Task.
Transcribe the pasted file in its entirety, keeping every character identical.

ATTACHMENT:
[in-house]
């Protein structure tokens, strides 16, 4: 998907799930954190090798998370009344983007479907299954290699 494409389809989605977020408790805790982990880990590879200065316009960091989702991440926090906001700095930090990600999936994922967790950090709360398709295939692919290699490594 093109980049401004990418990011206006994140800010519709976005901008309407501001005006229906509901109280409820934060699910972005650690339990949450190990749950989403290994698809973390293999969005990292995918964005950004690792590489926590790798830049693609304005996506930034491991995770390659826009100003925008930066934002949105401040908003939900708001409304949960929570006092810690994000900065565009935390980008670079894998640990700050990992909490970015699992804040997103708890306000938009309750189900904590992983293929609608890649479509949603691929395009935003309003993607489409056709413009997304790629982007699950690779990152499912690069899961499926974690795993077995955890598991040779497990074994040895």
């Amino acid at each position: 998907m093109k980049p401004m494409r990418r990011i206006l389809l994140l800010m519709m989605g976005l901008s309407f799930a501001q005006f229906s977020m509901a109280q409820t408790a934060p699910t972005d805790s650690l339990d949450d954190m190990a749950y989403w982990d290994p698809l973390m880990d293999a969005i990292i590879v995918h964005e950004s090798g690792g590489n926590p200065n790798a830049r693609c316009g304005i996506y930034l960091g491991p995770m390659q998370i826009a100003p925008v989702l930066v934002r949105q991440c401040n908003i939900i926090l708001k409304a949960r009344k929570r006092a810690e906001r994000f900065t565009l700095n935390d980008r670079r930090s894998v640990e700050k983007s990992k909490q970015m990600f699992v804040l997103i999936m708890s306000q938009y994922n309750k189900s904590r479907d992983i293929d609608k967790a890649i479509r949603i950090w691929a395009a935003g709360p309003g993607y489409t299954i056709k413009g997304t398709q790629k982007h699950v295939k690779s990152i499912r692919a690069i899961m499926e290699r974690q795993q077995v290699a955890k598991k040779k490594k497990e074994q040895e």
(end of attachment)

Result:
[in-house]
């Protein structure tokens, strides 16, 4: 998907799930954190090798998370009344983007479907299954290699 494409389809989605977020408790805790982990880990590879200065316009960091989702991440926090906001700095930090990600999936994922967790950090709360398709295939692919290699490594 093109980049401004990418990011206006994140800010519709976005901008309407501001005006229906509901109280409820934060699910972005650690339990949450190990749950989403290994698809973390293999969005990292995918964005950004690792590489926590790798830049693609304005996506930034491991995770390659826009100003925008930066934002949105401040908003939900708001409304949960929570006092810690994000900065565009935390980008670079894998640990700050990992909490970015699992804040997103708890306000938009309750189900904590992983293929609608890649479509949603691929395009935003309003993607489409056709413009997304790629982007699950690779990152499912690069899961499926974690795993077995955890598991040779497990074994040895």
């Amino acid at each position: 998907m093109k980049p401004m494409r990418r990011i206006l389809l994140l800010m519709m989605g976005l901008s309407f799930a501001q005006f229906s977020m509901a109280q409820t408790a934060p699910t972005d805790s650690l339990d949450d954190m190990a749950y989403w982990d290994p698809l973390m880990d293999a969005i990292i590879v995918h964005e950004s090798g690792g590489n926590p200065n790798a830049r693609c316009g304005i996506y930034l960091g491991p995770m390659q998370i826009a100003p925008v989702l930066v934002r949105q991440c401040n908003i939900i926090l708001k409304a949960r009344k929570r006092a810690e906001r994000f900065t565009l700095n935390d980008r670079r930090s894998v640990e700050k983007s990992k909490q970015m990600f699992v804040l997103i999936m708890s306000q938009y994922n309750k189900s904590r479907d992983i293929d609608k967790a890649i479509r949603i950090w691929a395009a935003g709360p309003g993607y489409t299954i056709k413009g997304t398709q790629k982007h699950v295939k690779s990152i499912r692919a690069i899961m499926e290699r974690q795993q077995v290699a955890k598991k040779k490594k497990e074994q040895e």